history and old prophetic traditions, allowed both coping with the past and projecting a markedly different future.
When sayyid Qutb, at the beginning of his seminal islamist manifesto Milestones (1964), wrote that “mankind today is on the brink of a precipice,” he invited a radical revival of the original muslim community that had to be the nucleus of God’s reign on earth, because this community alone would be able to lead a muslim world and global humankind devoid of spiritual val- ues. “it is necessary to revive that muslim community which is buried under the debris of the man-made traditions of several generations, and which is crushed under the weight of those false laws and customs which are not even remotely related to the islamic teachings, and which, in spite of all this, calls itself ‘world of islam.’”22 as for american missionaries before him, revival was a key term for Qutb, but linked to “salutary violence.” Qutb had to compete with and demarcate himself from the strong transnational appeal of revolutionary socialism. Frantz Fanon propagated at that time social-rev- olutionary violence and its salutary community-founding impact among op- pressed people.23 refusal of socialist atheism; disillusion over contemporary egypt, where Qutb had grown up and experienced years of imprisonment; and embarrassment at the way of life in the United states, where he had lived for two years, led to his resolute turn to a “muslim authenticity” beyond the existing muslim world and culture. he seminally called for an islamic revo- lution to overcome a present that he judged unbearable and unacceptable. But there was not much of a positive future, no modern islamic or peacefully apocalyptic perspective, beyond the violent breaks that he asked for. his militant apocalypticism is reminiscent of that of the anti-roman Zealots.24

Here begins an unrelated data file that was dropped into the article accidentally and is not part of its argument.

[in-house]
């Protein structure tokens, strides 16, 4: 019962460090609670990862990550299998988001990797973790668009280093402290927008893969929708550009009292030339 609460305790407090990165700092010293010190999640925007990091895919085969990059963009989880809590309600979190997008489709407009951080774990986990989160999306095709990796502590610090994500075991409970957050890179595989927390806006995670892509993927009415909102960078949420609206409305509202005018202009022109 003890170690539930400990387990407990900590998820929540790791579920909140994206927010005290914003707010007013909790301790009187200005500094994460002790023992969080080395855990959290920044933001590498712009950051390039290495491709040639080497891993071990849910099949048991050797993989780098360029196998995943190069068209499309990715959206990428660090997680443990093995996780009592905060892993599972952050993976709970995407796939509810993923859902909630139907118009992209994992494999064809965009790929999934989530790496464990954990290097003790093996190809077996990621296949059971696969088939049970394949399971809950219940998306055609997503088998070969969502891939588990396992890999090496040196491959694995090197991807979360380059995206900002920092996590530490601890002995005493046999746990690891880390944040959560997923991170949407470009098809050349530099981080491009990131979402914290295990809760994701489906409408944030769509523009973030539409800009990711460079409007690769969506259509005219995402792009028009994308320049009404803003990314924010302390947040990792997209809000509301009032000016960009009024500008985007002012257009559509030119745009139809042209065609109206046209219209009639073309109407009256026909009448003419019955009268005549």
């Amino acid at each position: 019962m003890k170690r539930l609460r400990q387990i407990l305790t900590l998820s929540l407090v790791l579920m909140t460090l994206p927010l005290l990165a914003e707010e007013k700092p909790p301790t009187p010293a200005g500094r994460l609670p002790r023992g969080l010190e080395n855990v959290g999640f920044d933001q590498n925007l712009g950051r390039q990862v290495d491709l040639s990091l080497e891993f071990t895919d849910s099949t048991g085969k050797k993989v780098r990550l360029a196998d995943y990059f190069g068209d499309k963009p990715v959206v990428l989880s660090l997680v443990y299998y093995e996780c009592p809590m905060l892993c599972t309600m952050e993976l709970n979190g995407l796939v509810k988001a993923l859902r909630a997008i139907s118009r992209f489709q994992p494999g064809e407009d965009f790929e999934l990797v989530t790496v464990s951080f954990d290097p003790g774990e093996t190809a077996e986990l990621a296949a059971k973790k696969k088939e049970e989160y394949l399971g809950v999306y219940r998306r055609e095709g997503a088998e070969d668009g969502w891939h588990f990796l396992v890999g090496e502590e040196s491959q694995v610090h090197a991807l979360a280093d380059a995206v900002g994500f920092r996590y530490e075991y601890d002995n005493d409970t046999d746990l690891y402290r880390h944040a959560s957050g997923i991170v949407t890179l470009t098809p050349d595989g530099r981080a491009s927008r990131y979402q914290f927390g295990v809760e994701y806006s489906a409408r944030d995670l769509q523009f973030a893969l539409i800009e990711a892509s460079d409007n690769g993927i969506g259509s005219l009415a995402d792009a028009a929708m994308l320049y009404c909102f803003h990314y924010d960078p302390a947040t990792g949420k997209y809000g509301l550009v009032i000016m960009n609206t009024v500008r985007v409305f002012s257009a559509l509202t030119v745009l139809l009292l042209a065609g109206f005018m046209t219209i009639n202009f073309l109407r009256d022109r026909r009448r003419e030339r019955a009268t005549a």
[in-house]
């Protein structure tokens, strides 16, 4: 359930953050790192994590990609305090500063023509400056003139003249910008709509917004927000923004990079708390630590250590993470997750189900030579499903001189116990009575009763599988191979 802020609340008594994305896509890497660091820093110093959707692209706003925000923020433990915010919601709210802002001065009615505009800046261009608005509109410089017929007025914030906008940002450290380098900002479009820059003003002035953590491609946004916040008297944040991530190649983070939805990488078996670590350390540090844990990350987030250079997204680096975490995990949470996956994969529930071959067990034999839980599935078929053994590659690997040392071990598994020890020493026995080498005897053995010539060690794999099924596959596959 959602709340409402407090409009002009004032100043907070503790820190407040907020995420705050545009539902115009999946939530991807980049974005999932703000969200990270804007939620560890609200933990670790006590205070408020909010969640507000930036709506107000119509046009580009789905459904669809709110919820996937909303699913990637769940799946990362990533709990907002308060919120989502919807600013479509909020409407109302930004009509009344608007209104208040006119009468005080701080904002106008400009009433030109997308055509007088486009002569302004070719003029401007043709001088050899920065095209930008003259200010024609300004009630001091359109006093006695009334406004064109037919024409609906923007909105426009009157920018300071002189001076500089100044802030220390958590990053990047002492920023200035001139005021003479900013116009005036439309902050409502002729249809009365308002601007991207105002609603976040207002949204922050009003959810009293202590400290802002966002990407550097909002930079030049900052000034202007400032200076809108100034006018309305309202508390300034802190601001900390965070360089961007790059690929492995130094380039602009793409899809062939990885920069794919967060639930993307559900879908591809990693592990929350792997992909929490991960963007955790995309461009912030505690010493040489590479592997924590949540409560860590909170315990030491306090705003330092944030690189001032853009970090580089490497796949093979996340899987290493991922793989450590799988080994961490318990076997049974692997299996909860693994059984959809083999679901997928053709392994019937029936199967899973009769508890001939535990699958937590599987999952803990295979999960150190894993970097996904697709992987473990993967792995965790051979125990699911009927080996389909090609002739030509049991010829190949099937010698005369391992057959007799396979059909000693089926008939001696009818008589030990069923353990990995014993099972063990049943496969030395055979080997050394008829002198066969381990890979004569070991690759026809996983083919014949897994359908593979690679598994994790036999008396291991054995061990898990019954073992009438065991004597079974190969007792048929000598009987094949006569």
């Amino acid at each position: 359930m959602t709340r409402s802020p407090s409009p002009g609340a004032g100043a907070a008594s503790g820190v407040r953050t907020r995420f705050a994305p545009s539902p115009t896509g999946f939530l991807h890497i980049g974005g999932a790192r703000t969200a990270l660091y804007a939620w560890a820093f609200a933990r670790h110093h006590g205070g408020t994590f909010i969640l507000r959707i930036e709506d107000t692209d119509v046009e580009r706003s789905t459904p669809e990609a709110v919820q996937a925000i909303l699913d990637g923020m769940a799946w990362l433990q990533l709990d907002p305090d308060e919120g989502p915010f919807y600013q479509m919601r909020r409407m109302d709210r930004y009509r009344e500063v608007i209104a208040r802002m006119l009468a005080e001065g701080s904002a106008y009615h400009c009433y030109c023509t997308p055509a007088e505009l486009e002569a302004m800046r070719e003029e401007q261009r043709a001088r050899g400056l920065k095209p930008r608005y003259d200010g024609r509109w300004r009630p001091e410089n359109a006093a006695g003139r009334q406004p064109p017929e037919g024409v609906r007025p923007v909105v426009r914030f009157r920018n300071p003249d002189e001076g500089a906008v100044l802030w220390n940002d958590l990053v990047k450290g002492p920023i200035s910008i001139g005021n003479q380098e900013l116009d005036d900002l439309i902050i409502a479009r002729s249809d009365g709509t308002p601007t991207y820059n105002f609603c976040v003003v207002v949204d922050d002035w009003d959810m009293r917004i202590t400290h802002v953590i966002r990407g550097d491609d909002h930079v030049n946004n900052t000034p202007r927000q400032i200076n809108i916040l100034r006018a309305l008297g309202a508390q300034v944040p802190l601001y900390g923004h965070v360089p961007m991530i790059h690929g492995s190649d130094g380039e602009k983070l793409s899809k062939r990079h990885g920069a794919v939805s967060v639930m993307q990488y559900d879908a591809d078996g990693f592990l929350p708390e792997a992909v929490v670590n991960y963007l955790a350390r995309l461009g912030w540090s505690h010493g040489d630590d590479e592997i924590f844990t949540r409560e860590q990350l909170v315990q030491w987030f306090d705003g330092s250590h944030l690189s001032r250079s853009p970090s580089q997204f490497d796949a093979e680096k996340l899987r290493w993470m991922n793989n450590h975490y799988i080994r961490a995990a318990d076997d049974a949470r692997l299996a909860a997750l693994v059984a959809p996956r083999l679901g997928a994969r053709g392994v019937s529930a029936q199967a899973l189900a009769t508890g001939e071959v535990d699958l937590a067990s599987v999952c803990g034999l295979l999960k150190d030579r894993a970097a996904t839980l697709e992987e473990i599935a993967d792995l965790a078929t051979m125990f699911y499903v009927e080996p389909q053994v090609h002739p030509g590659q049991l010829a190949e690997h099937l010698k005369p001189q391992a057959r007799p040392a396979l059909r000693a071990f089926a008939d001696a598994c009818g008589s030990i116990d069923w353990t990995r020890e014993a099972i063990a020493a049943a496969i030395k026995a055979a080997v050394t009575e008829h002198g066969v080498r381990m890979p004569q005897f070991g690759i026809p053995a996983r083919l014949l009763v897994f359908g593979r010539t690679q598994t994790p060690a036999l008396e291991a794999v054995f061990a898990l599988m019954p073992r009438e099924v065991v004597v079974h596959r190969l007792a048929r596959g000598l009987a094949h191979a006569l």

revival generally contains criticism of established religion, compared to an earlier Golden age. in Qutb’s case, the criticism is similar to that which american missionaries addressed to a Christianity they wanted to restore in the near east to its “primitive purity,” thus preparing for parousia. (This was the explicit aBCFm strategy after 1830.) in contrast to Qutb, whose influential writing began to combine elements of Qu’ranic anti-Judaism and european anti-semitism, the american missionaries first used, not opposed, the existing global dynamics; and they gave the Jews a privileged, peculiarly “restored” place. The declared goal of both Qutb and the american mission- aries was eschatological: “the establishing of the dominion of God on earth” (Qutb). But they would not have agreed on the simultaneous necessity, as Qutb claimed, of pervasive war as “a movement to wipe out tyranny and to introduce true freedom to mankind,” since the early church, which too had experienced jail, torture, and execution, had refused to call for it, opting for faith in God’s agency.25